Spouses of deceased IRA owners have some choices for spousal distributions and some special requirements depending on the status of the deceased.
Deceased Already Taking Mandatory IRA Distributions
In other words, one of the spouses was past age 70 1⁄2 and had already started their annual required distributions before he/she died. In this case, the surviving spouse has the following choices:
Option 1 for Spousal Distributions of Deceased of IRA owner
Just continue to take mandatory annual distributions as the deceased spouse was doing. Rather than look at the RMD tables each year to get the “factor” (the divisor) for each year’s distributions amount, the surviving spouse just reduces the divisor by 1 each year. Let’s take an example.
Joe dies at age 75. He had already taken his required minimum distribution for the year. he had $100,000 in his IRA at the beginning of the year. He divided $100.000 by 13.4 (from RMD Table 1). The following year, let’s assume that the IRA has $100,000, the spouse will divide $100,000 by 12.4 (13.4 — 1) and each year subtract 1 from the denominator.
Option 2 for Spousal Distributions of Deceased of IRA owner
The other alternative is for the surviving spouse to put their name on the IRA or combine the assets into their own IRA. The spouse will then need to take distributions based on their own age.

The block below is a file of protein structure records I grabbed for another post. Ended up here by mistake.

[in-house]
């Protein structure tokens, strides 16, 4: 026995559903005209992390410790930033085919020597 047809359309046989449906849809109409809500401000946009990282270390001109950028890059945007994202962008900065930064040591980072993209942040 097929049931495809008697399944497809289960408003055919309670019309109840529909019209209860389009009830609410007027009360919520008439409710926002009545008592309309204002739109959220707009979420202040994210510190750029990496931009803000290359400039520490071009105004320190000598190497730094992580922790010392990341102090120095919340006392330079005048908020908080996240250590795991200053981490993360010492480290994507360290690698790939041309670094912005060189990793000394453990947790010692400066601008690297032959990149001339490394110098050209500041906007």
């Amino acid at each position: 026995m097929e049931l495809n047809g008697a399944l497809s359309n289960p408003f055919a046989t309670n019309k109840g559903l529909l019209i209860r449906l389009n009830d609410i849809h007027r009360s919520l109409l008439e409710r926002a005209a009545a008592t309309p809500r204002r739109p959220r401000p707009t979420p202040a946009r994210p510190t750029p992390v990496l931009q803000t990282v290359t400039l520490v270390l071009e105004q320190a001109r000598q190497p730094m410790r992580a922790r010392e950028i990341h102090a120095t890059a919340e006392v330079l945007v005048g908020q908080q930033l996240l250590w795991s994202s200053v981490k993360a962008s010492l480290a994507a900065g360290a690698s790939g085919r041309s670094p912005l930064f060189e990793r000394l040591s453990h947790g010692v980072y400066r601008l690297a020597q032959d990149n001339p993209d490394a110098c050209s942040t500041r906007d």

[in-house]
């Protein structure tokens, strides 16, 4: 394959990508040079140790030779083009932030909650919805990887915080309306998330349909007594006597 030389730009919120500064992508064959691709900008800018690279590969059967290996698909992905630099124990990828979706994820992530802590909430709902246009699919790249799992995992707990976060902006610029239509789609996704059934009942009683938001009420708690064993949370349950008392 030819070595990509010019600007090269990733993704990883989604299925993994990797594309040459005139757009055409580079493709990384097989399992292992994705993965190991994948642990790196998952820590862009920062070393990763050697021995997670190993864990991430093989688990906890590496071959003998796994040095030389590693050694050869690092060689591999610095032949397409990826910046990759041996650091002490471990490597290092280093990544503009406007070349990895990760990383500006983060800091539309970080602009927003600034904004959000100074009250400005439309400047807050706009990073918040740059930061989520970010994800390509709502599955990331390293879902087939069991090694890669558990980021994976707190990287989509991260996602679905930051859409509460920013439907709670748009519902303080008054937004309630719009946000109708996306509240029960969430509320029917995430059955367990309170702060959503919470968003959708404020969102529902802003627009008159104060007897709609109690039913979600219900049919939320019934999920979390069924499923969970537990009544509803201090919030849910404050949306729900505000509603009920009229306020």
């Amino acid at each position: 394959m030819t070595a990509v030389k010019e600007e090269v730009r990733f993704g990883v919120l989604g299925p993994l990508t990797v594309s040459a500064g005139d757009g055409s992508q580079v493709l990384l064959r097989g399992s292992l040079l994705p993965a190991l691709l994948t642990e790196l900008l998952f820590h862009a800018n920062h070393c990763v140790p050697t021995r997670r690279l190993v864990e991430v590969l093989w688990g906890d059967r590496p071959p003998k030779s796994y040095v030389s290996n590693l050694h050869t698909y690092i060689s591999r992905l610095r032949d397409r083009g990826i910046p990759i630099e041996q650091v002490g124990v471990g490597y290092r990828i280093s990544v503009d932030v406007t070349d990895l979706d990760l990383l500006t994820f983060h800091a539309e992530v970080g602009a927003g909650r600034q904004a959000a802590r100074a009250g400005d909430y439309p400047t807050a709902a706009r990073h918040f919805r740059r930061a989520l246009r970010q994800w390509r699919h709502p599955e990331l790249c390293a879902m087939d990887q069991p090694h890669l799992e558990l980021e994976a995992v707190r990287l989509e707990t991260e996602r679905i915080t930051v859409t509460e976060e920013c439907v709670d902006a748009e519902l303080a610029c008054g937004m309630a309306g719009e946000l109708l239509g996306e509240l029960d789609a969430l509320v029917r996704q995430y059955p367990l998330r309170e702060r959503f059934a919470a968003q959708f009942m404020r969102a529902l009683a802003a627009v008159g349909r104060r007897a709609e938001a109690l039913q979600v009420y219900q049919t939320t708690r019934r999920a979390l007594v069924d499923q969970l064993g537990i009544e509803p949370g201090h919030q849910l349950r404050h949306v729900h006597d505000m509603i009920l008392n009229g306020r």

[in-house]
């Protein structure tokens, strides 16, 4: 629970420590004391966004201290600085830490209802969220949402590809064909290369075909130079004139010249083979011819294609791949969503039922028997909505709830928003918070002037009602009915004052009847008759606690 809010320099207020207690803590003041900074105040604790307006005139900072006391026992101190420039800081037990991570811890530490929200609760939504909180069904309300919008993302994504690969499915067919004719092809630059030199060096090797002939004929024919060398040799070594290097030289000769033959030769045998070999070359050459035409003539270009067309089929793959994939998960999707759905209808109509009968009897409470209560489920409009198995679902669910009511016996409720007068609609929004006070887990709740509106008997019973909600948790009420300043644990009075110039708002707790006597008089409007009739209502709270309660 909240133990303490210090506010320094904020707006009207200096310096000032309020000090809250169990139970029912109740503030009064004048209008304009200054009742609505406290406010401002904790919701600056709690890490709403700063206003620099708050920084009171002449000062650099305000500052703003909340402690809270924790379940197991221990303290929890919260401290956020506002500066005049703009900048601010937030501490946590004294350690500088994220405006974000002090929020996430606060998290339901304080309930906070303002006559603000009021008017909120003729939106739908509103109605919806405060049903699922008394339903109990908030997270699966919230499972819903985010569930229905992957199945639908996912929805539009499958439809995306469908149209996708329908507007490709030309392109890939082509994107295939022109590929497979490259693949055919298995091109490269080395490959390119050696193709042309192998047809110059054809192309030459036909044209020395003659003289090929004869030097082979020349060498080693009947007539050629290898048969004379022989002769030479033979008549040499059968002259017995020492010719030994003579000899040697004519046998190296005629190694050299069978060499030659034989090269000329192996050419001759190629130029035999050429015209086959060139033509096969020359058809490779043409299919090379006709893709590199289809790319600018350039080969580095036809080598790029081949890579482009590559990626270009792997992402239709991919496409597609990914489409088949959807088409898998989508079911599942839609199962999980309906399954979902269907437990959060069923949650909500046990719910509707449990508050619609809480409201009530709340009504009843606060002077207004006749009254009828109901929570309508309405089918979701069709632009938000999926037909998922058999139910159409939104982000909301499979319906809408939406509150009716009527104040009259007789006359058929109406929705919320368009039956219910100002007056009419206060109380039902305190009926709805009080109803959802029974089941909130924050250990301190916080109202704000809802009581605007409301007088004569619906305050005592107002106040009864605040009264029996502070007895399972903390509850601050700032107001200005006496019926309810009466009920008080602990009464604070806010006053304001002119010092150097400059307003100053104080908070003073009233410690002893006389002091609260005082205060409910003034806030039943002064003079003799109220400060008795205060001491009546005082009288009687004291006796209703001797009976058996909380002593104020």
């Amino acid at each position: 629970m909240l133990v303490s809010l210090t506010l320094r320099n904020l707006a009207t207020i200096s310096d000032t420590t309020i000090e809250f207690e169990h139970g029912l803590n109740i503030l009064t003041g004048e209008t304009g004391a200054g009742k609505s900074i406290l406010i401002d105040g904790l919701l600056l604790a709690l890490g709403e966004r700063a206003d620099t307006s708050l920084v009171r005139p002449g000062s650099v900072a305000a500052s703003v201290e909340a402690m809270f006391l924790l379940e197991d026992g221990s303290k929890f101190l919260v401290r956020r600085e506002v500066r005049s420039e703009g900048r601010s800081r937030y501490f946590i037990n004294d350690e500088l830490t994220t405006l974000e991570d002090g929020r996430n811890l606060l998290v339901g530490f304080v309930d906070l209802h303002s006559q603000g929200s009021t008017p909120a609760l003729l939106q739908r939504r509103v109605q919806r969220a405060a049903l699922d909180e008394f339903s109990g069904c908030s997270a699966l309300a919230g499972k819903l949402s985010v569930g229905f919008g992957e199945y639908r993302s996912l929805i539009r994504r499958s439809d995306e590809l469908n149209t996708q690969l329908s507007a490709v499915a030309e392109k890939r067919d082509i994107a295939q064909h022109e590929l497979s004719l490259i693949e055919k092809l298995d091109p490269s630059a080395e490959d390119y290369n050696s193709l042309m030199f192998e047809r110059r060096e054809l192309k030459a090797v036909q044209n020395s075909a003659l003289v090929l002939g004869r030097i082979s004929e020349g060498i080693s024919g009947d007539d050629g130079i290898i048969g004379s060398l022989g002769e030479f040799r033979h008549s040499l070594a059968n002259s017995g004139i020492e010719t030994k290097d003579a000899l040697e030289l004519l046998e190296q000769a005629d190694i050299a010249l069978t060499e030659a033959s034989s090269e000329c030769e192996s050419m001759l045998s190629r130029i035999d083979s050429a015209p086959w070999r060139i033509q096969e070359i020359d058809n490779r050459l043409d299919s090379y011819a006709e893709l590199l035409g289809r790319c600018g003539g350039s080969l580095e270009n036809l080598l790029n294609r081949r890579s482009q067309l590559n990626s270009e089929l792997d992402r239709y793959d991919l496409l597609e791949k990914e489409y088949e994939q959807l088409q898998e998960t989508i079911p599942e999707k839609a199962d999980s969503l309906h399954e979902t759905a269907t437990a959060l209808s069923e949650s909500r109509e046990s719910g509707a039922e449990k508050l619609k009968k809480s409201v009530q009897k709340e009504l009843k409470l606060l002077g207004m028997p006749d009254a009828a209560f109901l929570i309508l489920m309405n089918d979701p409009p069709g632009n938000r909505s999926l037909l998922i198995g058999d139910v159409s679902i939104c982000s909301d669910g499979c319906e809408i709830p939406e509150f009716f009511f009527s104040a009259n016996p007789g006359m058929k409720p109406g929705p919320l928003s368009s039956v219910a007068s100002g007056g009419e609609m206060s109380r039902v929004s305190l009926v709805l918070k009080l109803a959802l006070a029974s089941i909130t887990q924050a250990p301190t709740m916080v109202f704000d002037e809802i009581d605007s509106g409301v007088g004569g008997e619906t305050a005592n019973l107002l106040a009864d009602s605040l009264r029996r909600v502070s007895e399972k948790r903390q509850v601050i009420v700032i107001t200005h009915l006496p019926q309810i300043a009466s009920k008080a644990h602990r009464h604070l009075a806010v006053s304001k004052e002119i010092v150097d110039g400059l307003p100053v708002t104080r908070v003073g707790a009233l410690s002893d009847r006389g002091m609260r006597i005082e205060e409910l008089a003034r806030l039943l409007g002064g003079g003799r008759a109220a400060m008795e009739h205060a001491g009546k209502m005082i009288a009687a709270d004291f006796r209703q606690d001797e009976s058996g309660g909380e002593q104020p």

If the surviving spouse is younger than ag 59 1⁄2, the best strategy may be to leave the IRA in the decedent’s name. That way, as a beneficiary (rather than the owner of the IRA), the survivor may take money out of this account at any time without penalty.
Deceased Not Yet Taking Mandatory IRA Distributions
If the IRA owner dies before he was required to start distributions (under age 70 1⁄2), then the spouse again can remain as a beneficiary (and start taking distributions from the IRA when the decedent would have reached at 70 1⁄2) or take ownership of the IRA in their name. I the latter case, then spousal distributions are based on the survivor’s age.
Again, for a young surviving spouse, it may make sense to leave the IRA in the name of the decedent so that withdrawals may be taken without penalty, if needed.